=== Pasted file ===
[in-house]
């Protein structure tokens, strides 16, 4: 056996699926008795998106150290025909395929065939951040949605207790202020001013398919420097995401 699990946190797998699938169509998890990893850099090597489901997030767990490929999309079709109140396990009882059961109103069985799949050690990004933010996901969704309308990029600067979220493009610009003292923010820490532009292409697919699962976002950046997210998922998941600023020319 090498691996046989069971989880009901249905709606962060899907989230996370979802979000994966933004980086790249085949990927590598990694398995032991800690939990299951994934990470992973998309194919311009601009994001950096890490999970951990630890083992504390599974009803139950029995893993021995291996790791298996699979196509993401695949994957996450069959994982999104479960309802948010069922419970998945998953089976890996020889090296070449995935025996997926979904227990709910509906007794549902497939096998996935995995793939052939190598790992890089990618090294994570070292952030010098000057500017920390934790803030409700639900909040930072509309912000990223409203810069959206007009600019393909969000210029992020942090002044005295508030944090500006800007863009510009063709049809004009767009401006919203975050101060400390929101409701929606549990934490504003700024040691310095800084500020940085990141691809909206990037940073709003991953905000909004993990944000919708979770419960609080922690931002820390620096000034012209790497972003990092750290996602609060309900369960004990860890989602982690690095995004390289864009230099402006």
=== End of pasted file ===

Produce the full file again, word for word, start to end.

[in-house]
């Protein structure tokens, strides 16, 4: 056996699926008795998106150290025909395929065939951040949605207790202020001013398919420097995401 699990946190797998699938169509998890990893850099090597489901997030767990490929999309079709109140396990009882059961109103069985799949050690990004933010996901969704309308990029600067979220493009610009003292923010820490532009292409697919699962976002950046997210998922998941600023020319 090498691996046989069971989880009901249905709606962060899907989230996370979802979000994966933004980086790249085949990927590598990694398995032991800690939990299951994934990470992973998309194919311009601009994001950096890490999970951990630890083992504390599974009803139950029995893993021995291996790791298996699979196509993401695949994957996450069959994982999104479960309802948010069922419970998945998953089976890996020889090296070449995935025996997926979904227990709910509906007794549902497939096998996935995995793939052939190598790992890089990618090294994570070292952030010098000057500017920390934790803030409700639900909040930072509309912000990223409203810069959206007009600019393909969000210029992020942090002044005295508030944090500006800007863009510009063709049809004009767009401006919203975050101060400390929101409701929606549990934490504003700024040691310095800084500020940085990141691809909206990037940073709003991953905000909004993990944000919708979770419960609080922690931002820390620096000034012209790497972003990092750290996602609060309900369960004990860890989602982690690095995004390289864009230099402006």